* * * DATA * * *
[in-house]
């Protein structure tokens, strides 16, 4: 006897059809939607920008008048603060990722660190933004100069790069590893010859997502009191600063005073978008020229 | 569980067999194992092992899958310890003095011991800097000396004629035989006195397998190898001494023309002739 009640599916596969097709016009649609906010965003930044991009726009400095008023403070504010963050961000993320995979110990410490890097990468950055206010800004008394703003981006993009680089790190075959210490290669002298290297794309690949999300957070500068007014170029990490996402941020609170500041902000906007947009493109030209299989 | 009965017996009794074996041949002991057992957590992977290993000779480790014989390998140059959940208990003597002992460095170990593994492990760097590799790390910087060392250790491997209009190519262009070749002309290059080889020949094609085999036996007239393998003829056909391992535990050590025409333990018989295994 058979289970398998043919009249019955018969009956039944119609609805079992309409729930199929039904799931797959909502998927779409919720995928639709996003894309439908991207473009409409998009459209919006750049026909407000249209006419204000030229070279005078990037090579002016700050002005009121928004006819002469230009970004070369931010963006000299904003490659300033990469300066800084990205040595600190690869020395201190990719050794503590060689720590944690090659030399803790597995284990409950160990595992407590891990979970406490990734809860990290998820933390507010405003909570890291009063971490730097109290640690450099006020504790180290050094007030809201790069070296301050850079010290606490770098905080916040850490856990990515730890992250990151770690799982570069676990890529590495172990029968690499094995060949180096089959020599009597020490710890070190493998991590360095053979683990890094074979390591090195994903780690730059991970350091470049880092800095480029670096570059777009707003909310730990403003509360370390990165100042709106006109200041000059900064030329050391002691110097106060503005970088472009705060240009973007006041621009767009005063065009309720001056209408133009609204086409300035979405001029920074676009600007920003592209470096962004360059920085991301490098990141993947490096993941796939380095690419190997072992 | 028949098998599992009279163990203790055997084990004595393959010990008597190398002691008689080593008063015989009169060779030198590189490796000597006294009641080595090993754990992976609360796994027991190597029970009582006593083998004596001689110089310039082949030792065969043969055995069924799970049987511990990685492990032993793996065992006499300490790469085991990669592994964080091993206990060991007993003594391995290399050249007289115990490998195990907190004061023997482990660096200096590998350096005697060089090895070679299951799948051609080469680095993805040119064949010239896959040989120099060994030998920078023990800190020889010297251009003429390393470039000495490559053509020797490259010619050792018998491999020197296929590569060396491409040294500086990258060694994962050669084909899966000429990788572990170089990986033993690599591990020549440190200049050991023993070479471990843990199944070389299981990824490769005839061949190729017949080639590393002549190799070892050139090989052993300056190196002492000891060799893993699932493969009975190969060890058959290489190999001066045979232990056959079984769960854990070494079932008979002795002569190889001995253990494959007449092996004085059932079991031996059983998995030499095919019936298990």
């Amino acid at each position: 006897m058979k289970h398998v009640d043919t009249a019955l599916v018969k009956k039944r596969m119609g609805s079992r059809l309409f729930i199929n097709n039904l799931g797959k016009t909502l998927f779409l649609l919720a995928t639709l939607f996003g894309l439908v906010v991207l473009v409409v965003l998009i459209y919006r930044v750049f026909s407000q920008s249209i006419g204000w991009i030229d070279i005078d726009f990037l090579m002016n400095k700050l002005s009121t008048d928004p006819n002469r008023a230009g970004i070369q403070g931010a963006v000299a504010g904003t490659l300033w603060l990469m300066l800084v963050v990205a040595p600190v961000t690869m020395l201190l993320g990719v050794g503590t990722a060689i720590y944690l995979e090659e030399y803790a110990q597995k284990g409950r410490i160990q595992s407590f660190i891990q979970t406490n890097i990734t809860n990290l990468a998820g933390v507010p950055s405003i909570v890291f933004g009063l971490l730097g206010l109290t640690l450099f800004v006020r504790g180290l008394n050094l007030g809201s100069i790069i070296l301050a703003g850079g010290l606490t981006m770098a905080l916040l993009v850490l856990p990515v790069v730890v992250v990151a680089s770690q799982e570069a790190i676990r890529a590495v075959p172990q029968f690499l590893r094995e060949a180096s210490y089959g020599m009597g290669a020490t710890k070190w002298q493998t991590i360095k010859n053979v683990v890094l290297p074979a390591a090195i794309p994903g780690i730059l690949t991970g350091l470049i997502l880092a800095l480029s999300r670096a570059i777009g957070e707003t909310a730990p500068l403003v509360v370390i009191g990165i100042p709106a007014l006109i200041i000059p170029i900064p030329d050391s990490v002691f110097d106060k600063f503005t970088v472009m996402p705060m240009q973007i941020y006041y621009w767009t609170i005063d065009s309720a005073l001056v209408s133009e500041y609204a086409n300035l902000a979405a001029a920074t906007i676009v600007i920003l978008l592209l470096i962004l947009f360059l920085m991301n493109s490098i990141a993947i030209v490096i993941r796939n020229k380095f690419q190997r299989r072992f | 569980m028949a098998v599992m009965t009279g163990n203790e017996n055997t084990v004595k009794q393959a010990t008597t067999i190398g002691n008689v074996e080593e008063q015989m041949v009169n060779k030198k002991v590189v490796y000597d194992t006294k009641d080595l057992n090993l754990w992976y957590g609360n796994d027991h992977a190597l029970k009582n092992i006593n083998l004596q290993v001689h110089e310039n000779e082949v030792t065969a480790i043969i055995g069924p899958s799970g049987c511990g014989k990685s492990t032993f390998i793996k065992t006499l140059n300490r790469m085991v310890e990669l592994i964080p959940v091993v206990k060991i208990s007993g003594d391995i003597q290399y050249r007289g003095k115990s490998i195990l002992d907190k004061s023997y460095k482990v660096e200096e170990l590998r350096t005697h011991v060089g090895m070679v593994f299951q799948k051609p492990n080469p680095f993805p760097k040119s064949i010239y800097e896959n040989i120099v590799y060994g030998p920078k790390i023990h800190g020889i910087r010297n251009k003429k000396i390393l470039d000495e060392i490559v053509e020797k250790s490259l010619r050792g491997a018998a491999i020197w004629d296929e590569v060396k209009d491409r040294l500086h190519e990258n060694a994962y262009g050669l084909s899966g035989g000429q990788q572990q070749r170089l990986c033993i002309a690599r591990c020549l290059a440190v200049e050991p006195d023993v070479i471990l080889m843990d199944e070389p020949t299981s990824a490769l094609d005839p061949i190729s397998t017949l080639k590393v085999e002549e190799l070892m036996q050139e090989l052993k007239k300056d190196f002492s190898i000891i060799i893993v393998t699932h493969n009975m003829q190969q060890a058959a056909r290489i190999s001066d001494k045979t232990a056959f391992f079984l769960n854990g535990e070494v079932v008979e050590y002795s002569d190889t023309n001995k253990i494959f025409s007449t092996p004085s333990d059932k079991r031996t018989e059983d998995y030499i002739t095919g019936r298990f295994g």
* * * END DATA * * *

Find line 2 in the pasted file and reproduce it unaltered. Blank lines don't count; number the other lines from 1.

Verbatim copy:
């Protein structure tokens, strides 16, 4: 006897059809939607920008008048603060990722660190933004100069790069590893010859997502009191600063005073978008020229 | 569980067999194992092992899958310890003095011991800097000396004629035989006195397998190898001494023309002739 009640599916596969097709016009649609906010965003930044991009726009400095008023403070504010963050961000993320995979110990410490890097990468950055206010800004008394703003981006993009680089790190075959210490290669002298290297794309690949999300957070500068007014170029990490996402941020609170500041902000906007947009493109030209299989 | 009965017996009794074996041949002991057992957590992977290993000779480790014989390998140059959940208990003597002992460095170990593994492990760097590799790390910087060392250790491997209009190519262009070749002309290059080889020949094609085999036996007239393998003829056909391992535990050590025409333990018989295994 058979289970398998043919009249019955018969009956039944119609609805079992309409729930199929039904799931797959909502998927779409919720995928639709996003894309439908991207473009409409998009459209919006750049026909407000249209006419204000030229070279005078990037090579002016700050002005009121928004006819002469230009970004070369931010963006000299904003490659300033990469300066800084990205040595600190690869020395201190990719050794503590060689720590944690090659030399803790597995284990409950160990595992407590891990979970406490990734809860990290998820933390507010405003909570890291009063971490730097109290640690450099006020504790180290050094007030809201790069070296301050850079010290606490770098905080916040850490856990990515730890992250990151770690799982570069676990890529590495172990029968690499094995060949180096089959020599009597020490710890070190493998991590360095053979683990890094074979390591090195994903780690730059991970350091470049880092800095480029670096570059777009707003909310730990403003509360370390990165100042709106006109200041000059900064030329050391002691110097106060503005970088472009705060240009973007006041621009767009005063065009309720001056209408133009609204086409300035979405001029920074676009600007920003592209470096962004360059920085991301490098990141993947490096993941796939380095690419190997072992 | 028949098998599992009279163990203790055997084990004595393959010990008597190398002691008689080593008063015989009169060779030198590189490796000597006294009641080595090993754990992976609360796994027991190597029970009582006593083998004596001689110089310039082949030792065969043969055995069924799970049987511990990685492990032993793996065992006499300490790469085991990669592994964080091993206990060991007993003594391995290399050249007289115990490998195990907190004061023997482990660096200096590998350096005697060089090895070679299951799948051609080469680095993805040119064949010239896959040989120099060994030998920078023990800190020889010297251009003429390393470039000495490559053509020797490259010619050792018998491999020197296929590569060396491409040294500086990258060694994962050669084909899966000429990788572990170089990986033993690599591990020549440190200049050991023993070479471990843990199944070389299981990824490769005839061949190729017949080639590393002549190799070892050139090989052993300056190196002492000891060799893993699932493969009975190969060890058959290489190999001066045979232990056959079984769960854990070494079932008979002795002569190889001995253990494959007449092996004085059932079991031996059983998995030499095919019936298990």